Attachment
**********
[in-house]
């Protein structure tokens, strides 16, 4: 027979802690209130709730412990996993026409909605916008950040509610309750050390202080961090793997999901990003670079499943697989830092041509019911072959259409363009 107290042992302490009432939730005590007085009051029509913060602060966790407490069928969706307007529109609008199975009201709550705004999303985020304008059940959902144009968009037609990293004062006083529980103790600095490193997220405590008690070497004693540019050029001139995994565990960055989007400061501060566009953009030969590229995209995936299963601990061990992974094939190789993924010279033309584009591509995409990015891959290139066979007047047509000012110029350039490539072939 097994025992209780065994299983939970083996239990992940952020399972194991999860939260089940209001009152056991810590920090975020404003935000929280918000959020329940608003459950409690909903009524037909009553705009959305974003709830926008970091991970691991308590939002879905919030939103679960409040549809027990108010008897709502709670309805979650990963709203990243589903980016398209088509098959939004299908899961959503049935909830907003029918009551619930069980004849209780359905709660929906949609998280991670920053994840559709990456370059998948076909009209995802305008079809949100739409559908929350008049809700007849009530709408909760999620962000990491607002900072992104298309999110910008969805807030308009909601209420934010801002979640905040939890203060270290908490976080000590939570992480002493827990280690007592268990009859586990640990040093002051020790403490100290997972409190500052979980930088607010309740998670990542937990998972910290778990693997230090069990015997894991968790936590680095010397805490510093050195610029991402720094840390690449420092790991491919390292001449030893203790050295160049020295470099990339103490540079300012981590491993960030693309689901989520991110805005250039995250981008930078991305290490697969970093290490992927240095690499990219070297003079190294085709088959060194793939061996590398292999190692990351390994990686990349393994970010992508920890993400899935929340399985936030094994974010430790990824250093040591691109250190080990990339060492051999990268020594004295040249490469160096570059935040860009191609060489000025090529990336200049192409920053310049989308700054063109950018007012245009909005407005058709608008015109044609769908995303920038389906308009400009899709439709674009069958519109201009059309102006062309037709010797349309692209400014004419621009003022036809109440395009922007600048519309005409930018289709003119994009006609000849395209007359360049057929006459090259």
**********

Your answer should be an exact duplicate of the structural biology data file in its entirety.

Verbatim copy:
[in-house]
């Protein structure tokens, strides 16, 4: 027979802690209130709730412990996993026409909605916008950040509610309750050390202080961090793997999901990003670079499943697989830092041509019911072959259409363009 107290042992302490009432939730005590007085009051029509913060602060966790407490069928969706307007529109609008199975009201709550705004999303985020304008059940959902144009968009037609990293004062006083529980103790600095490193997220405590008690070497004693540019050029001139995994565990960055989007400061501060566009953009030969590229995209995936299963601990061990992974094939190789993924010279033309584009591509995409990015891959290139066979007047047509000012110029350039490539072939 097994025992209780065994299983939970083996239990992940952020399972194991999860939260089940209001009152056991810590920090975020404003935000929280918000959020329940608003459950409690909903009524037909009553705009959305974003709830926008970091991970691991308590939002879905919030939103679960409040549809027990108010008897709502709670309805979650990963709203990243589903980016398209088509098959939004299908899961959503049935909830907003029918009551619930069980004849209780359905709660929906949609998280991670920053994840559709990456370059998948076909009209995802305008079809949100739409559908929350008049809700007849009530709408909760999620962000990491607002900072992104298309999110910008969805807030308009909601209420934010801002979640905040939890203060270290908490976080000590939570992480002493827990280690007592268990009859586990640990040093002051020790403490100290997972409190500052979980930088607010309740998670990542937990998972910290778990693997230090069990015997894991968790936590680095010397805490510093050195610029991402720094840390690449420092790991491919390292001449030893203790050295160049020295470099990339103490540079300012981590491993960030693309689901989520991110805005250039995250981008930078991305290490697969970093290490992927240095690499990219070297003079190294085709088959060194793939061996590398292999190692990351390994990686990349393994970010992508920890993400899935929340399985936030094994974010430790990824250093040591691109250190080990990339060492051999990268020594004295040249490469160096570059935040860009191609060489000025090529990336200049192409920053310049989308700054063109950018007012245009909005407005058709608008015109044609769908995303920038389906308009400009899709439709674009069958519109201009059309102006062309037709010797349309692209400014004419621009003022036809109440395009922007600048519309005409930018289709003119994009006609000849395209007359360049057929006459090259």